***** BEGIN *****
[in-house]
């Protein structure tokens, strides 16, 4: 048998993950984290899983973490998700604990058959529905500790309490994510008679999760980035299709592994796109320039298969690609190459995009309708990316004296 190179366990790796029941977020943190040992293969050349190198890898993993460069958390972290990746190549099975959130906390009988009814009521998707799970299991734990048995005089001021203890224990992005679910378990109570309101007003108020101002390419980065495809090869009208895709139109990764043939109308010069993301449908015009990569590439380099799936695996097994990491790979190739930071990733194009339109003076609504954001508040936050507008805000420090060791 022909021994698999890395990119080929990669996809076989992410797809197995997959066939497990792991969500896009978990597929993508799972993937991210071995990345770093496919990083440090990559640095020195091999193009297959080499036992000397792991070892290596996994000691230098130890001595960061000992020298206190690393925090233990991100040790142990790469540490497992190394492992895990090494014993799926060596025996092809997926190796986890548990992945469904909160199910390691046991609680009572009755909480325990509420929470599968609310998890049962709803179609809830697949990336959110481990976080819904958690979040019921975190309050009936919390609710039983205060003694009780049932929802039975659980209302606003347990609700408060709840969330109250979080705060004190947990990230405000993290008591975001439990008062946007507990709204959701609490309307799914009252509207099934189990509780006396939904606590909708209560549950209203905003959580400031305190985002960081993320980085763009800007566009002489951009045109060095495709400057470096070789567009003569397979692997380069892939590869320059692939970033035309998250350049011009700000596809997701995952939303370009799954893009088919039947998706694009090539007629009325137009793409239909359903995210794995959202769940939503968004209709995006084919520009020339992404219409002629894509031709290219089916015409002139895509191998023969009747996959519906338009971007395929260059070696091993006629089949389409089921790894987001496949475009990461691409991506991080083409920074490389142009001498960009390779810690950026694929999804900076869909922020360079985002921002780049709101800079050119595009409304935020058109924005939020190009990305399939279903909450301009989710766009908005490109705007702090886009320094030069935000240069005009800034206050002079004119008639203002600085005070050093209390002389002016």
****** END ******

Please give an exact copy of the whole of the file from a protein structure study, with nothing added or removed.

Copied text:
[in-house]
């Protein structure tokens, strides 16, 4: 048998993950984290899983973490998700604990058959529905500790309490994510008679999760980035299709592994796109320039298969690609190459995009309708990316004296 190179366990790796029941977020943190040992293969050349190198890898993993460069958390972290990746190549099975959130906390009988009814009521998707799970299991734990048995005089001021203890224990992005679910378990109570309101007003108020101002390419980065495809090869009208895709139109990764043939109308010069993301449908015009990569590439380099799936695996097994990491790979190739930071990733194009339109003076609504954001508040936050507008805000420090060791 022909021994698999890395990119080929990669996809076989992410797809197995997959066939497990792991969500896009978990597929993508799972993937991210071995990345770093496919990083440090990559640095020195091999193009297959080499036992000397792991070892290596996994000691230098130890001595960061000992020298206190690393925090233990991100040790142990790469540490497992190394492992895990090494014993799926060596025996092809997926190796986890548990992945469904909160199910390691046991609680009572009755909480325990509420929470599968609310998890049962709803179609809830697949990336959110481990976080819904958690979040019921975190309050009936919390609710039983205060003694009780049932929802039975659980209302606003347990609700408060709840969330109250979080705060004190947990990230405000993290008591975001439990008062946007507990709204959701609490309307799914009252509207099934189990509780006396939904606590909708209560549950209203905003959580400031305190985002960081993320980085763009800007566009002489951009045109060095495709400057470096070789567009003569397979692997380069892939590869320059692939970033035309998250350049011009700000596809997701995952939303370009799954893009088919039947998706694009090539007629009325137009793409239909359903995210794995959202769940939503968004209709995006084919520009020339992404219409002629894509031709290219089916015409002139895509191998023969009747996959519906338009971007395929260059070696091993006629089949389409089921790894987001496949475009990461691409991506991080083409920074490389142009001498960009390779810690950026694929999804900076869909922020360079985002921002780049709101800079050119595009409304935020058109924005939020190009990305399939279903909450301009989710766009908005490109705007702090886009320094030069935000240069005009800034206050002079004119008639203002600085005070050093209390002389002016």